For the context of this book, a disruption occurs when human motivation embraces new technology and allows it to enhance and expand the experience of everyday life. In this definition, the disruptor is the technology, while disruption is the human being engaged in a new behaviour. People's acceptance and appropriation of new technologies creates a business disruption, which changes, interrupts, transitions, and eventually transforms people's habitual way of doing things. This book provides a structural understanding of how disruption is so different from regular change and offers methods for conceptualizing beneficial responses into products, services, or experiences.
Disruption studies are distinct from other research fields such as technological innovation because disruption is a category of knowledge, as argued in this book. A philosopher seeks knowledge, and knowledge is essential for understanding disruption. Knowledge about disruption is not about knowing what happens but more about how it happens. The core challenge of disruption is the essential questions we need to ask in every situation and why we need to ask them. When looking at disruption from a philosophical perspective, we can begin to formulate a set of testable principles of disruption.
Two critical phases are described in this book to prepare for rapid responses to disruptors that lead to societal disruptions: the first is the transition phase, the immediate changes brought about by a radical new idea fundamentally altering our relationships. The second is the transformative change phase- using that radical new idea to establish and sustain an entirely new organization or system.
By investigating and describing these transitions and transformations, this book provides a framework for measuring, planning, and changing how organizations are run and the activity they support and provides processes for understanding and translating conceptualization into action. EXCERPT from Chapter 1.1 Understanding DisruptionTHE GREAT DISRUPTOR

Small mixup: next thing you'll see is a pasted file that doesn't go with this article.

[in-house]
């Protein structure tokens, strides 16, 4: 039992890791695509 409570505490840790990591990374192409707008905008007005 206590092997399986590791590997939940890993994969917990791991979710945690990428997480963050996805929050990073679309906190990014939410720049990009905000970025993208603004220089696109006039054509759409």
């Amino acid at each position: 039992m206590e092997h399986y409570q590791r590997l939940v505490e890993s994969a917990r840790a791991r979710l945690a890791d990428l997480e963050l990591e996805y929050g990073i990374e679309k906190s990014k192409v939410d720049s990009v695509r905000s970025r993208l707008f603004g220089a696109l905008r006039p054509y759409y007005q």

When the disruptor
is a technology - as opposed to a natural event - the disruption
is not. The disruption is always manifesting at the behavioural level of everyday life, culture, and society, transforming how people accomplish tasks and fundamentally challenging the very structures upon which economic activity is based. These include:
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- Interactions of various non-economic cultural variables form every human culture.
- The disruption in a relationship that occurs when one non-economic cultural variable is disrupted and replaced with another non-economic variable by technological means.
- Or when the disruption is the basis of the change in behaviour.
Let us take technology seriously as a disruptor. We must also take it seriously as a disruption because of its power to alter how we relate to nature and ourselves. The great disruptor, which shifts the paradigm of human existence, is technology-aided or modified behavior. Why does this matter?